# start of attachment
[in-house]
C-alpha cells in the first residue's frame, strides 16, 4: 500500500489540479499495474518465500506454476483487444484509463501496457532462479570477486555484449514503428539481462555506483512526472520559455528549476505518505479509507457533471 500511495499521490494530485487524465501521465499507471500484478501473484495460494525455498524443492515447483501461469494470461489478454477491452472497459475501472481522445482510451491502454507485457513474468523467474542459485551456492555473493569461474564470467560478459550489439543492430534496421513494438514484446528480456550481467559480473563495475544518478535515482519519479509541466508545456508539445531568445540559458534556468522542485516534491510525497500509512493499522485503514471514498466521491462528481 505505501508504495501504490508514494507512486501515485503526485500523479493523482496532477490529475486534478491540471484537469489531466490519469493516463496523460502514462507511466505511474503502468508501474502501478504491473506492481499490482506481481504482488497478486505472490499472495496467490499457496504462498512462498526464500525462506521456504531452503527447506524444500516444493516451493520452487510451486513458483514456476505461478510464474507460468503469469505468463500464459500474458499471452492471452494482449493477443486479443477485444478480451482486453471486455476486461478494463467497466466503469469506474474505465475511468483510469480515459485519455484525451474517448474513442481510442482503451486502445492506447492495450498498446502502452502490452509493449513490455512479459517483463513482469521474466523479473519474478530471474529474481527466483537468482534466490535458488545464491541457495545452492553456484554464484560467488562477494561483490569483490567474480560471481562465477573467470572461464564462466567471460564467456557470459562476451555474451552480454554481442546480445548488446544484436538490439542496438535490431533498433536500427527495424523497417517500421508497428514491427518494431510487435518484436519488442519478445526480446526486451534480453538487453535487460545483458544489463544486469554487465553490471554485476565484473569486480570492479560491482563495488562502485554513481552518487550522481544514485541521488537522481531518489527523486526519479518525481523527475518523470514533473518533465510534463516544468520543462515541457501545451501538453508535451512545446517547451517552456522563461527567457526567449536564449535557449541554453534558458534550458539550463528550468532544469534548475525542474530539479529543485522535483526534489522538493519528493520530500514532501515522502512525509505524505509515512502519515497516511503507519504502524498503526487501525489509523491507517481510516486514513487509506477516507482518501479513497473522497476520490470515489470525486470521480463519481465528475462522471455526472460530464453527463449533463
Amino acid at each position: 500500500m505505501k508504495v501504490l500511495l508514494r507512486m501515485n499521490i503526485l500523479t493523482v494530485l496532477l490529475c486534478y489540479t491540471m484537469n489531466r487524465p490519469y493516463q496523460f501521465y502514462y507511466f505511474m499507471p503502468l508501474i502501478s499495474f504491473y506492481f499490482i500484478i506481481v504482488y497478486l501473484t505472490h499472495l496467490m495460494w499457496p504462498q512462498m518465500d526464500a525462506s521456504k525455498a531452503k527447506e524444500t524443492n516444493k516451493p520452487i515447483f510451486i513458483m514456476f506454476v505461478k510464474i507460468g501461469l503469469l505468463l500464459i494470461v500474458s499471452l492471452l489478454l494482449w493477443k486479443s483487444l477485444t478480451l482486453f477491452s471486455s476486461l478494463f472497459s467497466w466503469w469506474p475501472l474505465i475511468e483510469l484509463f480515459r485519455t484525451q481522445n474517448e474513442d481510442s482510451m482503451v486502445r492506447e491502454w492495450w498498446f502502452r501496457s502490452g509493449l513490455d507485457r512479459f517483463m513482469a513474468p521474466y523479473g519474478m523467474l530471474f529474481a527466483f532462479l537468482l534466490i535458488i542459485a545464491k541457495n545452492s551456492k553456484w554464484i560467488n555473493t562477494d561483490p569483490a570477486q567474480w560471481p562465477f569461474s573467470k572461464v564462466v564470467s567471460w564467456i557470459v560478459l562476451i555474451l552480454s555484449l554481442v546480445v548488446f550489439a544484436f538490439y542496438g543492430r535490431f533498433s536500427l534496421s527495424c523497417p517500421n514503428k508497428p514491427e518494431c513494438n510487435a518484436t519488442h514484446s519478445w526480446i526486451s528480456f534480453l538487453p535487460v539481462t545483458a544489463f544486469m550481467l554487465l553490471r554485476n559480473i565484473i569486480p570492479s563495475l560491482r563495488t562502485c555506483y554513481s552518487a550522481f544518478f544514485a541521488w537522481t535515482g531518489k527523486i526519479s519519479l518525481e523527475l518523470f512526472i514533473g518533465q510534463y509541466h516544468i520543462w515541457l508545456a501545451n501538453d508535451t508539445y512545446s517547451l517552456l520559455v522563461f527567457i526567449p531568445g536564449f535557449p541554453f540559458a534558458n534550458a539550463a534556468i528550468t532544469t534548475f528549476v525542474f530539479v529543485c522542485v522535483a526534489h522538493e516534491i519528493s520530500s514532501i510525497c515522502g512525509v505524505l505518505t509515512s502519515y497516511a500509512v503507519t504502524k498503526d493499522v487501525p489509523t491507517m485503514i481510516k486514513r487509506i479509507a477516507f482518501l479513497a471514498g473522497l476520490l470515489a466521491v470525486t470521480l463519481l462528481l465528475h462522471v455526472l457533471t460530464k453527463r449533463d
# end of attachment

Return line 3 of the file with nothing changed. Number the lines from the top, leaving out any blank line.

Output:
Amino acid at each position: 500500500m505505501k508504495v501504490l500511495l508514494r507512486m501515485n499521490i503526485l500523479t493523482v494530485l496532477l490529475c486534478y489540479t491540471m484537469n489531466r487524465p490519469y493516463q496523460f501521465y502514462y507511466f505511474m499507471p503502468l508501474i502501478s499495474f504491473y506492481f499490482i500484478i506481481v504482488y497478486l501473484t505472490h499472495l496467490m495460494w499457496p504462498q512462498m518465500d526464500a525462506s521456504k525455498a531452503k527447506e524444500t524443492n516444493k516451493p520452487i515447483f510451486i513458483m514456476f506454476v505461478k510464474i507460468g501461469l503469469l505468463l500464459i494470461v500474458s499471452l492471452l489478454l494482449w493477443k486479443s483487444l477485444t478480451l482486453f477491452s471486455s476486461l478494463f472497459s467497466w466503469w469506474p475501472l474505465i475511468e483510469l484509463f480515459r485519455t484525451q481522445n474517448e474513442d481510442s482510451m482503451v486502445r492506447e491502454w492495450w498498446f502502452r501496457s502490452g509493449l513490455d507485457r512479459f517483463m513482469a513474468p521474466y523479473g519474478m523467474l530471474f529474481a527466483f532462479l537468482l534466490i535458488i542459485a545464491k541457495n545452492s551456492k553456484w554464484i560467488n555473493t562477494d561483490p569483490a570477486q567474480w560471481p562465477f569461474s573467470k572461464v564462466v564470467s567471460w564467456i557470459v560478459l562476451i555474451l552480454s555484449l554481442v546480445v548488446f550489439a544484436f538490439y542496438g543492430r535490431f533498433s536500427l534496421s527495424c523497417p517500421n514503428k508497428p514491427e518494431c513494438n510487435a518484436t519488442h514484446s519478445w526480446i526486451s528480456f534480453l538487453p535487460v539481462t545483458a544489463f544486469m550481467l554487465l553490471r554485476n559480473i565484473i569486480p570492479s563495475l560491482r563495488t562502485c555506483y554513481s552518487a550522481f544518478f544514485a541521488w537522481t535515482g531518489k527523486i526519479s519519479l518525481e523527475l518523470f512526472i514533473g518533465q510534463y509541466h516544468i520543462w515541457l508545456a501545451n501538453d508535451t508539445y512545446s517547451l517552456l520559455v522563461f527567457i526567449p531568445g536564449f535557449p541554453f540559458a534558458n534550458a539550463a534556468i528550468t532544469t534548475f528549476v525542474f530539479v529543485c522542485v522535483a526534489h522538493e516534491i519528493s520530500s514532501i510525497c515522502g512525509v505524505l505518505t509515512s502519515y497516511a500509512v503507519t504502524k498503526d493499522v487501525p489509523t491507517m485503514i481510516k486514513r487509506i479509507a477516507f482518501l479513497a471514498g473522497l476520490l470515489a466521491v470525486t470521480l463519481l462528481l465528475h462522471v455526472l457533471t460530464k453527463r449533463d